February 2004 (v6 i4)
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Super Tuesday 'not that great'
by Kathryn Edwards, Staff Writer

WASHINGTON — A recent Gallup Poll found that most voters feel that Super Tuesday, despite its name, "feels just like any other Tuesday." The nationwide poll found that 45% of people surveyed think the title is "highly misleading," while 27% think it is "just pointless." This is the first such poll conducted regarding Super Tuesday, the name of the first Tuesday of March preceding a presidential election in which eleven states hold primaries.

Arthur Harris, a native Virginian who participated in the poll, commented, "I don't see what makes that Tuesday so damn great. It was just like any other lame Tuesday, not as bad as Monday, but certainly not as cool as Wednesday or Thursday."

In an effort to increase voter awareness, The Hallmark Corporation announced plans to create a holiday centered on "this untapped marketing goldmine." Calvin McKeller, a spokesman for the company, explains.

"People don't realize that this Tuesday is special because there isn't any pizzazz to it — all you do is vote. But if it was a holiday, people would sit up and take notice. We're just upset that we never thought about this before — a perfect spring holiday centered on American ideals and beliefs. This will make voting both fun and profitable. This could be the next Valentine's Day. After all, we did invent that."

McKeller continued to explain that the company is also brainstorming ideas for other days of the week. A senior aid in the project development department leaked a few possibilities, which include "Crazy Fun Sunday," "Awesome Saturday," and "Marginally Above-Average Thursday."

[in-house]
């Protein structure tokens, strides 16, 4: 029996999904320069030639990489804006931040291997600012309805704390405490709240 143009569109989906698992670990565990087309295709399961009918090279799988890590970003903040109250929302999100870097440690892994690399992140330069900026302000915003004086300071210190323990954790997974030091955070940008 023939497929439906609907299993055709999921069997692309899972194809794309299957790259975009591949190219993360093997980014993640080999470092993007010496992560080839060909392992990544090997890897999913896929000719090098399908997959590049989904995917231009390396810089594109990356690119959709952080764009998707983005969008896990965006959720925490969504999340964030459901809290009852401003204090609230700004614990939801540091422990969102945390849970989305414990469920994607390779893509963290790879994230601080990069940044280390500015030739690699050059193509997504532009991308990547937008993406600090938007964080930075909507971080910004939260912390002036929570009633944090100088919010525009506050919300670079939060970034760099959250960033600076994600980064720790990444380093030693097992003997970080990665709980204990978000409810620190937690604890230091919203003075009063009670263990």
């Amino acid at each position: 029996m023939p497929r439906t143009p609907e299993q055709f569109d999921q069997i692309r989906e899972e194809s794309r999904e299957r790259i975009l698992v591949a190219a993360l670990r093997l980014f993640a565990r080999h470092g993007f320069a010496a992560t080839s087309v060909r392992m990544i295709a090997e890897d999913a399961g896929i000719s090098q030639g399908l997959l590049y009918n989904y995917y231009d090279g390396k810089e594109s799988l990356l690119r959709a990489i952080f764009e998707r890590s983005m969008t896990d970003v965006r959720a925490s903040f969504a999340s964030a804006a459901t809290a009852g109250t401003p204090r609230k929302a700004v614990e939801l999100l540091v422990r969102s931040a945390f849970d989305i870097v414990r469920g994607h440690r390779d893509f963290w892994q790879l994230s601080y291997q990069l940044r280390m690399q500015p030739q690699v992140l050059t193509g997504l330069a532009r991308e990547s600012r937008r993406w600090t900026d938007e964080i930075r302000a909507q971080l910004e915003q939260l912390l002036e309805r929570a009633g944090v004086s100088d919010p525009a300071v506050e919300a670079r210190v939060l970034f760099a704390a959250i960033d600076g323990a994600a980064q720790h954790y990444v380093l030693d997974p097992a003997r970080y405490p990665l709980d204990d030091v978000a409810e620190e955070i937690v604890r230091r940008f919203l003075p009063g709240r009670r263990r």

Those involved with politics, however, feel that this move by Hallmark "cheapens" a very relevant and substantive day in politics. Jeff Cardin, spokesman for the Democratic National Party, expressed his anger about this marketing ploy.

"People who want to devalue democracy by making it a gimmick don't understand the true nature of an election. It's not about selling something or someone, it's about exercising your rights." Cardin continued by expressing his confusion about Super Tuesday's lack of popularity.

"We don't understand, this is one of the most exciting days in politics," he explained. "It shows which candidate eleven states feel should get the nomination, and that candidate might end up being the party's nominee in September, which means that in nine months, the man who gets the majority of the votes in some of these states could be the president!" Cardin paused for breath before adding, "It's very exciting stuff."
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